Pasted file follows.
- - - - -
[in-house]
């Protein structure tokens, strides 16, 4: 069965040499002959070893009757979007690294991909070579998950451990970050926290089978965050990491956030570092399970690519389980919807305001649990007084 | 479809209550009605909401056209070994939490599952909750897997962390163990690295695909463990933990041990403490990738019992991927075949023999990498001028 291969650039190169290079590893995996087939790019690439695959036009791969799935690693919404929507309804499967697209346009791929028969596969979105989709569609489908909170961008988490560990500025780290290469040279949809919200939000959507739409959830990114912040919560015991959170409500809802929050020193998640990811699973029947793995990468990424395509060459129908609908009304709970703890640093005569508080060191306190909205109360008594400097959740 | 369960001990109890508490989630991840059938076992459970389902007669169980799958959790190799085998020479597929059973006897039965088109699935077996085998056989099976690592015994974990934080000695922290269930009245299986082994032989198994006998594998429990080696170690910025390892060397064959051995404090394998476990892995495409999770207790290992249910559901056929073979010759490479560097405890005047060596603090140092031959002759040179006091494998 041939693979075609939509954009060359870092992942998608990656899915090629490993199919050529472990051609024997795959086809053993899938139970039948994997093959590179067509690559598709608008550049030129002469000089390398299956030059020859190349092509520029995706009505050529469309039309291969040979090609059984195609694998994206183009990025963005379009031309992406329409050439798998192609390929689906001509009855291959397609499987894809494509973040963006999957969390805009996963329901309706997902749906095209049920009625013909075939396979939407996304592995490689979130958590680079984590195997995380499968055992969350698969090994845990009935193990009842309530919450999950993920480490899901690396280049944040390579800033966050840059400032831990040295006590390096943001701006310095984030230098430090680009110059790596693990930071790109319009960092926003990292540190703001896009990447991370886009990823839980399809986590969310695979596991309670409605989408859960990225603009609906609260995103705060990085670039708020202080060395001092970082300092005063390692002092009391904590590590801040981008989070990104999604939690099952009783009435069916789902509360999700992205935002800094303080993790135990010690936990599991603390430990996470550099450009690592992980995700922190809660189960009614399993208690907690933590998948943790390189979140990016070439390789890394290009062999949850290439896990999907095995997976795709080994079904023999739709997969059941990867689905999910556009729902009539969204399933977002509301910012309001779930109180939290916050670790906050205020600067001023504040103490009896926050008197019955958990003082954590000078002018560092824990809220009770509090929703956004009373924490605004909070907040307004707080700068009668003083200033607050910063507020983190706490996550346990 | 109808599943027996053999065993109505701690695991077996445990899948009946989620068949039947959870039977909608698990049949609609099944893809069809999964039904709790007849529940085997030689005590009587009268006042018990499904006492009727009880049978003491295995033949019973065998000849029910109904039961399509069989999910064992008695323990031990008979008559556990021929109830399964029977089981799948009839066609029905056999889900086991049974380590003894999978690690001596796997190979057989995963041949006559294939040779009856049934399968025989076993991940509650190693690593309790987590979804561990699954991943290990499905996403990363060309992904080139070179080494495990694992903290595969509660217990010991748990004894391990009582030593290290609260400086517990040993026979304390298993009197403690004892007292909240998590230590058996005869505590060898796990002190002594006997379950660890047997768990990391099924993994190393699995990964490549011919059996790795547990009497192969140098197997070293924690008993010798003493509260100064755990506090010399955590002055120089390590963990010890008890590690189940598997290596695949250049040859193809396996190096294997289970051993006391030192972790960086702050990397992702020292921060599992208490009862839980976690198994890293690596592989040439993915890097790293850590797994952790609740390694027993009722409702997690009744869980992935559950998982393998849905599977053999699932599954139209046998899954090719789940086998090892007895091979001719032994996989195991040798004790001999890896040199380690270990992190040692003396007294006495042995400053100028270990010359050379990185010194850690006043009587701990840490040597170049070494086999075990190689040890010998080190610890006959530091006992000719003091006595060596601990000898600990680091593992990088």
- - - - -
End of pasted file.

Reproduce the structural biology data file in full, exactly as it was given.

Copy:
[in-house]
């Protein structure tokens, strides 16, 4: 069965040499002959070893009757979007690294991909070579998950451990970050926290089978965050990491956030570092399970690519389980919807305001649990007084 | 479809209550009605909401056209070994939490599952909750897997962390163990690295695909463990933990041990403490990738019992991927075949023999990498001028 291969650039190169290079590893995996087939790019690439695959036009791969799935690693919404929507309804499967697209346009791929028969596969979105989709569609489908909170961008988490560990500025780290290469040279949809919200939000959507739409959830990114912040919560015991959170409500809802929050020193998640990811699973029947793995990468990424395509060459129908609908009304709970703890640093005569508080060191306190909205109360008594400097959740 | 369960001990109890508490989630991840059938076992459970389902007669169980799958959790190799085998020479597929059973006897039965088109699935077996085998056989099976690592015994974990934080000695922290269930009245299986082994032989198994006998594998429990080696170690910025390892060397064959051995404090394998476990892995495409999770207790290992249910559901056929073979010759490479560097405890005047060596603090140092031959002759040179006091494998 041939693979075609939509954009060359870092992942998608990656899915090629490993199919050529472990051609024997795959086809053993899938139970039948994997093959590179067509690559598709608008550049030129002469000089390398299956030059020859190349092509520029995706009505050529469309039309291969040979090609059984195609694998994206183009990025963005379009031309992406329409050439798998192609390929689906001509009855291959397609499987894809494509973040963006999957969390805009996963329901309706997902749906095209049920009625013909075939396979939407996304592995490689979130958590680079984590195997995380499968055992969350698969090994845990009935193990009842309530919450999950993920480490899901690396280049944040390579800033966050840059400032831990040295006590390096943001701006310095984030230098430090680009110059790596693990930071790109319009960092926003990292540190703001896009990447991370886009990823839980399809986590969310695979596991309670409605989408859960990225603009609906609260995103705060990085670039708020202080060395001092970082300092005063390692002092009391904590590590801040981008989070990104999604939690099952009783009435069916789902509360999700992205935002800094303080993790135990010690936990599991603390430990996470550099450009690592992980995700922190809660189960009614399993208690907690933590998948943790390189979140990016070439390789890394290009062999949850290439896990999907095995997976795709080994079904023999739709997969059941990867689905999910556009729902009539969204399933977002509301910012309001779930109180939290916050670790906050205020600067001023504040103490009896926050008197019955958990003082954590000078002018560092824990809220009770509090929703956004009373924490605004909070907040307004707080700068009668003083200033607050910063507020983190706490996550346990 | 109808599943027996053999065993109505701690695991077996445990899948009946989620068949039947959870039977909608698990049949609609099944893809069809999964039904709790007849529940085997030689005590009587009268006042018990499904006492009727009880049978003491295995033949019973065998000849029910109904039961399509069989999910064992008695323990031990008979008559556990021929109830399964029977089981799948009839066609029905056999889900086991049974380590003894999978690690001596796997190979057989995963041949006559294939040779009856049934399968025989076993991940509650190693690593309790987590979804561990699954991943290990499905996403990363060309992904080139070179080494495990694992903290595969509660217990010991748990004894391990009582030593290290609260400086517990040993026979304390298993009197403690004892007292909240998590230590058996005869505590060898796990002190002594006997379950660890047997768990990391099924993994190393699995990964490549011919059996790795547990009497192969140098197997070293924690008993010798003493509260100064755990506090010399955590002055120089390590963990010890008890590690189940598997290596695949250049040859193809396996190096294997289970051993006391030192972790960086702050990397992702020292921060599992208490009862839980976690198994890293690596592989040439993915890097790293850590797994952790609740390694027993009722409702997690009744869980992935559950998982393998849905599977053999699932599954139209046998899954090719789940086998090892007895091979001719032994996989195991040798004790001999890896040199380690270990992190040692003396007294006495042995400053100028270990010359050379990185010194850690006043009587701990840490040597170049070494086999075990190689040890010998080190610890006959530091006992000719003091006595060596601990000898600990680091593992990088």